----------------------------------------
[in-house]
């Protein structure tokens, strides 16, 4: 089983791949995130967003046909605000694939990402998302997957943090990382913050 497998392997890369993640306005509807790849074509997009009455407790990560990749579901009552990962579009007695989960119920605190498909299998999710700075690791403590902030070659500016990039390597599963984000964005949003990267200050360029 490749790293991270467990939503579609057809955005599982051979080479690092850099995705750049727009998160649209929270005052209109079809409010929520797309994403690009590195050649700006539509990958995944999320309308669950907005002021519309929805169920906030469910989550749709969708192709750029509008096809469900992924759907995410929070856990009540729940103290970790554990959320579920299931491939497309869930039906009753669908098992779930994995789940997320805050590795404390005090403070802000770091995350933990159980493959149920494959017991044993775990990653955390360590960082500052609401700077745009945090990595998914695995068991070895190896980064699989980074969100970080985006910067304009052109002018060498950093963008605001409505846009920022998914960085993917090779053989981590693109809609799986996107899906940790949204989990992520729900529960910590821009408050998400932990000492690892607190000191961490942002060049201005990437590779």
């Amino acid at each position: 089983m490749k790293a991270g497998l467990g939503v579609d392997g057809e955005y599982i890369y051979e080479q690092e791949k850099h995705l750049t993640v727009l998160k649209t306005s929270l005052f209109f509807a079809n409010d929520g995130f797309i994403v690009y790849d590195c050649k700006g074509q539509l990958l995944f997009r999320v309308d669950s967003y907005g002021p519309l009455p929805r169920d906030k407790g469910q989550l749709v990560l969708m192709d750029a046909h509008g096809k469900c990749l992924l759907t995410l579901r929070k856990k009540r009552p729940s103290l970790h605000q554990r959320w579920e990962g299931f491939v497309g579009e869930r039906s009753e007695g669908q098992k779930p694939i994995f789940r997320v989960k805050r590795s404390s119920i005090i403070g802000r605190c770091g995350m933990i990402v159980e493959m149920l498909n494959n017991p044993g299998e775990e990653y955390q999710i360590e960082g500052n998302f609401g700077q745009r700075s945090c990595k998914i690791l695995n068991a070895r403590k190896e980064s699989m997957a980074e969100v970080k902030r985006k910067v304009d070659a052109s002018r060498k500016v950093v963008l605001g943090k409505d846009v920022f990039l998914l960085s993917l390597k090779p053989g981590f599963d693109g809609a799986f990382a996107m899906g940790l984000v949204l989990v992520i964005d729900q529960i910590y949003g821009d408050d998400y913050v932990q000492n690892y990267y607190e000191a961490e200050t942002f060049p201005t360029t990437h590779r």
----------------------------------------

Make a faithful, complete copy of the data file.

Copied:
[in-house]
């Protein structure tokens, strides 16, 4: 089983791949995130967003046909605000694939990402998302997957943090990382913050 497998392997890369993640306005509807790849074509997009009455407790990560990749579901009552990962579009007695989960119920605190498909299998999710700075690791403590902030070659500016990039390597599963984000964005949003990267200050360029 490749790293991270467990939503579609057809955005599982051979080479690092850099995705750049727009998160649209929270005052209109079809409010929520797309994403690009590195050649700006539509990958995944999320309308669950907005002021519309929805169920906030469910989550749709969708192709750029509008096809469900992924759907995410929070856990009540729940103290970790554990959320579920299931491939497309869930039906009753669908098992779930994995789940997320805050590795404390005090403070802000770091995350933990159980493959149920494959017991044993775990990653955390360590960082500052609401700077745009945090990595998914695995068991070895190896980064699989980074969100970080985006910067304009052109002018060498950093963008605001409505846009920022998914960085993917090779053989981590693109809609799986996107899906940790949204989990992520729900529960910590821009408050998400932990000492690892607190000191961490942002060049201005990437590779």
């Amino acid at each position: 089983m490749k790293a991270g497998l467990g939503v579609d392997g057809e955005y599982i890369y051979e080479q690092e791949k850099h995705l750049t993640v727009l998160k649209t306005s929270l005052f209109f509807a079809n409010d929520g995130f797309i994403v690009y790849d590195c050649k700006g074509q539509l990958l995944f997009r999320v309308d669950s967003y907005g002021p519309l009455p929805r169920d906030k407790g469910q989550l749709v990560l969708m192709d750029a046909h509008g096809k469900c990749l992924l759907t995410l579901r929070k856990k009540r009552p729940s103290l970790h605000q554990r959320w579920e990962g299931f491939v497309g579009e869930r039906s009753e007695g669908q098992k779930p694939i994995f789940r997320v989960k805050r590795s404390s119920i005090i403070g802000r605190c770091g995350m933990i990402v159980e493959m149920l498909n494959n017991p044993g299998e775990e990653y955390q999710i360590e960082g500052n998302f609401g700077q745009r700075s945090c990595k998914i690791l695995n068991a070895r403590k190896e980064s699989m997957a980074e969100v970080k902030r985006k910067v304009d070659a052109s002018r060498k500016v950093v963008l605001g943090k409505d846009v920022f990039l998914l960085s993917l390597k090779p053989g981590f599963d693109g809609a799986f990382a996107m899906g940790l984000v949204l989990v992520i964005d729900q529960i910590y949003g821009d408050d998400y913050v932990q000492n690892y990267y607190e000191a961490e200050t942002f060049p201005t360029t990437h590779r």